Castle walls featured several elements which increased their defensive abilities and made them far more formidable during a siege. Walls usually had a crenellated battlement, with gaps that allowed the garrison to fire at besieging troops – in addition to this, the upright sections of the crenellated battlement (known as merlons) were often fitted with arrowslits or gun loops, which meant that archers and crossbowmen could shoot from a safe, covered position.
Embrasures were sometimes added to the merlons – these were similar to arrowslits, except that they flared inwards: that is, the opening was very narrow on the outer edge of the merlon but very wide on the inside edge.
The benefit of embrasures was that they gave defending archers and crossbowmen a far greater range of fire, as they could angle their weapons both vertically and horizontally.
Behind the battlements was a wall walk, which allowed the garrison to move around the perimeter of the castle quickly and safely, whilst also functioning as a fighting platform from which the garrison could resist assaults by besiegers.
Thicker walls could be built with wider wall walks, which could in turn hold greater numbers of men. The thickest castle walls could also be fitted with internal mural passages, which were built into the wall itself.
These passages allowed the garrison to move without being exposed to enemy missiles – they were also fitted with arrowslits and gun loops, increasing the amount of fire the defenders could rain down onto an enemy assault.
When it came to a siege, curtain walls had one big weakness – if the enemy reached the base of the walls, the garrison could not shoot at them without great difficulty.
To solve this problem, wooden structures known as ‘brattices’ were constructed overhanging the edges of the castle wall. Holes were built into the floors of these brattices, large enough to allow garrison troops to drop hot liquids or objects such as rocks onto enemy soldiers massing at the base of the walls.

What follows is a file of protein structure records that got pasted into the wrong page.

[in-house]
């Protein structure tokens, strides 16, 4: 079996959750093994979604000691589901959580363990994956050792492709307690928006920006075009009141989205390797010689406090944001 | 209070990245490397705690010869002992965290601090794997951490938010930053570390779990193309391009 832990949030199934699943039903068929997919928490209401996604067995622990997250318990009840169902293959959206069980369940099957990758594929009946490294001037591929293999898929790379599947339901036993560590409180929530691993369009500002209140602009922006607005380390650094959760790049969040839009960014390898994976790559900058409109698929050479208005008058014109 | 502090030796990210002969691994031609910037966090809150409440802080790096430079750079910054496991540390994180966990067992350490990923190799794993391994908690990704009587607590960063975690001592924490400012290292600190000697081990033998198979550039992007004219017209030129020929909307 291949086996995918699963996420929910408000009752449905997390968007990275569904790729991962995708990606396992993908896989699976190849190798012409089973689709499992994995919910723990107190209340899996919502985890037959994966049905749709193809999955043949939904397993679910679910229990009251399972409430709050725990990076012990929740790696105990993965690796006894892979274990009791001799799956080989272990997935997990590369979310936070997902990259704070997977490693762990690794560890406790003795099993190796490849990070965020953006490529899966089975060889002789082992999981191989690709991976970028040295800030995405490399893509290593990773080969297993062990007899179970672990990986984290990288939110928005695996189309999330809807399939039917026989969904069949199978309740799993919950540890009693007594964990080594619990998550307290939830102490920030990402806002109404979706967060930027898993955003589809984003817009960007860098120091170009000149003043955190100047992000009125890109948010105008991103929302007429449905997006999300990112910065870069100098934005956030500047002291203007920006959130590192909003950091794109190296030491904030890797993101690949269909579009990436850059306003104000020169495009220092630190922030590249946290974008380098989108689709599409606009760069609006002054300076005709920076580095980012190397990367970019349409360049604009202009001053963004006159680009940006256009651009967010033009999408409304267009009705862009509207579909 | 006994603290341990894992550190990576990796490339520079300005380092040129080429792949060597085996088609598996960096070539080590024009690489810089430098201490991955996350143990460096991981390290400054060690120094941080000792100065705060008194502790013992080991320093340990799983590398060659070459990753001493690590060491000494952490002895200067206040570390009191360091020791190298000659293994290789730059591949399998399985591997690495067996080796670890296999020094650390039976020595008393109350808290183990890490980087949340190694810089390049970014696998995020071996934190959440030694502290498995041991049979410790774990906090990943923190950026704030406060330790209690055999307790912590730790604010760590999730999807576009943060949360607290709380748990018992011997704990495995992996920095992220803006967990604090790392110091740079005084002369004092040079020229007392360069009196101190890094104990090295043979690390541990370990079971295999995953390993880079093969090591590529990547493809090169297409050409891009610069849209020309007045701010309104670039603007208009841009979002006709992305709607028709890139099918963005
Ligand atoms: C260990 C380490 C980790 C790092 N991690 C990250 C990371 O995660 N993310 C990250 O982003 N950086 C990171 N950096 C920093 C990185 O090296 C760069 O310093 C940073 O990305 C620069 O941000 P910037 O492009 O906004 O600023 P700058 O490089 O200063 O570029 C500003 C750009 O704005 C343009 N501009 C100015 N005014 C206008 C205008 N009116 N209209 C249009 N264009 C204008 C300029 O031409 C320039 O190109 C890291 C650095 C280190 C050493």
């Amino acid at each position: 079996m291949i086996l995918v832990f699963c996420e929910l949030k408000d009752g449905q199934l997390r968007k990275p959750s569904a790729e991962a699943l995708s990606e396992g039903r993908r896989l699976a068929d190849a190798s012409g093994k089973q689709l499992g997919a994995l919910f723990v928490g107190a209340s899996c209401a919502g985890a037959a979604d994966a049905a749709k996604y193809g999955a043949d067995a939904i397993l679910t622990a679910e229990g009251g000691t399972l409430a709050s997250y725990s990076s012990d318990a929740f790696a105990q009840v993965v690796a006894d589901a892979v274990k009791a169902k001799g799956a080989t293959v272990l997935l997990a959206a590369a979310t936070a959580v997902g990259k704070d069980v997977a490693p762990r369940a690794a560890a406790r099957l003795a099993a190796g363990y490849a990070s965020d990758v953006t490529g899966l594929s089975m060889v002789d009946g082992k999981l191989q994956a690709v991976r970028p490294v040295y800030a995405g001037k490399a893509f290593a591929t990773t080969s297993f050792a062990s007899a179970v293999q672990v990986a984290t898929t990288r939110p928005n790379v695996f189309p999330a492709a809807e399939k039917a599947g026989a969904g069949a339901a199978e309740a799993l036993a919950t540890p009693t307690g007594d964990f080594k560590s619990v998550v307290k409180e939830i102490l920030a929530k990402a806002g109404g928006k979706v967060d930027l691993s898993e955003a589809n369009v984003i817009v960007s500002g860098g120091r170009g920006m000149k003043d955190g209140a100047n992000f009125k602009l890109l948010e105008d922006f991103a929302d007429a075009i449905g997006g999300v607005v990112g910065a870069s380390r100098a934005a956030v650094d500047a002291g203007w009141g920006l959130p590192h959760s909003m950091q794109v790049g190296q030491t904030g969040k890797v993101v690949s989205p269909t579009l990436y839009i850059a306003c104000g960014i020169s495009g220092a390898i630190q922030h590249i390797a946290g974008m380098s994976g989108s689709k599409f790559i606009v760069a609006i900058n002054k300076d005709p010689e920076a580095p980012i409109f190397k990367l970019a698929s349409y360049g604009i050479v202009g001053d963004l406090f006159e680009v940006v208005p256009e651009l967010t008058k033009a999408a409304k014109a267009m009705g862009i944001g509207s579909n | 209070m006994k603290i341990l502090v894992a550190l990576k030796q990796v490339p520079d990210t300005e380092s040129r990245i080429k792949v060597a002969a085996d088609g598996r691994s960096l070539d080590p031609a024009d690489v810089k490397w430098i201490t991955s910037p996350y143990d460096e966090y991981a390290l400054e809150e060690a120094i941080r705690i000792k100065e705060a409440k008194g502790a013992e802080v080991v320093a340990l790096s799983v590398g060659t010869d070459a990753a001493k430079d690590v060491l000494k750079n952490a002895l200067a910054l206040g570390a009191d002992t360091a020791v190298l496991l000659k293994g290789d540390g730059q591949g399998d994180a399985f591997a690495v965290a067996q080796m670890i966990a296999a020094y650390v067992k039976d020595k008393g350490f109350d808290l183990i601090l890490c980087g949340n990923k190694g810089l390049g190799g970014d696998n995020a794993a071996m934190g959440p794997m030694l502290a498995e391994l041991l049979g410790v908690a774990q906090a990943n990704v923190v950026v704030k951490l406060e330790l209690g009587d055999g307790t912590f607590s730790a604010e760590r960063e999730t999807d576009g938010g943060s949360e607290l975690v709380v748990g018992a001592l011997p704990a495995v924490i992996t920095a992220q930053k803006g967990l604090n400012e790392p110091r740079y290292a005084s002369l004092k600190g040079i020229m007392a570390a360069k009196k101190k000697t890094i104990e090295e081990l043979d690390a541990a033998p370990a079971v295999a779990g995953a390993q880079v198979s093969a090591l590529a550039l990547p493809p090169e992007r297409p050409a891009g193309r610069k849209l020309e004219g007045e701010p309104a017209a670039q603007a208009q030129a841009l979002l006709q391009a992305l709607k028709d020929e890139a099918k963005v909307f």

Bows or crossbows could also be fired through these holes onto the enemy below. The keep of Laval Castle in France has a surviving example of a wooden hoarding, and reconstructed examples can be seen at Rouen Castle and Caerphilly Castle in Wales.
Later in the medieval period, permanent brattices-like structures known as machicolations were built in stone overhanging the walls. These were essentially small overhanging openings in the wall but had the added benefit of not exposing the garrison to enemy missile fire as the earlier wooden brattices had.
Like many of the structures mentioned earlier, castle towers were designed to shelter garrison soldiers while simultaneously allowing them to shoot back at attackers.
In order to do this, the towers were crenellated on top and featured arrowslits and gun loops, often with embrasures. Towers punctuated perimeter castle walls and would contain the staircases which gave the garrison access to the walls.
Larger towers were also strong enough to support the weight of siege engines, which could be mounted on top of the structure.
The other great advantage of towers in a siege was their ability to provide flanking fire – as they typically projected out away from the walls slightly, the soldiers within the tower would be able to see enemy troops attacking the base of the walls to either side of the tower, and fire at them.
Therefore, towers also helped to protect the walls that flanked them, creating a strong defensive perimeter.
Initially castle towers were constructed of wood, but like many aspects of castle architecture, this was quickly replaced by stone. The earliest stone towers were square or rectangular, as this shape was easier to build – however, it was also vulnerable to undermining, and had more blind spots or ‘dead zones’.
They were also more susceptible to enemy artillery fire, being more likely to shatter when hit. As a result, round towers soon became popular across Europe.
Rounded towers had much smaller blind spots and were far more likely to deflect shots from artillery. Horseshoe-shaped towers also developed in the late medieval period, with a rounded side facing the enemy, and a square side facing the inside of the castle to maximise the interior space of the tower.
All the defensive elements mentioned above functioned as a whole to slow down the advance of an enemy assault, whilst subjecting it to withering bow or crossbow fire in order to inflict as many casualties as possible.
Thanks to the multiple lines of defence, if one part of the castle’s perimeter was breached, the garrison could fall back to the next layer to fight again. All of this ensured that only a determined and fierce enemy could breach the defences of a castle with all of these defensive features, and only after sustaining heavy casualties.
Not only would they have to overcome natural defences and water defences such as moats, but they would then have to contend with barbicans and gatehouses, and potentially several layers of strong stone towers and curtain walls.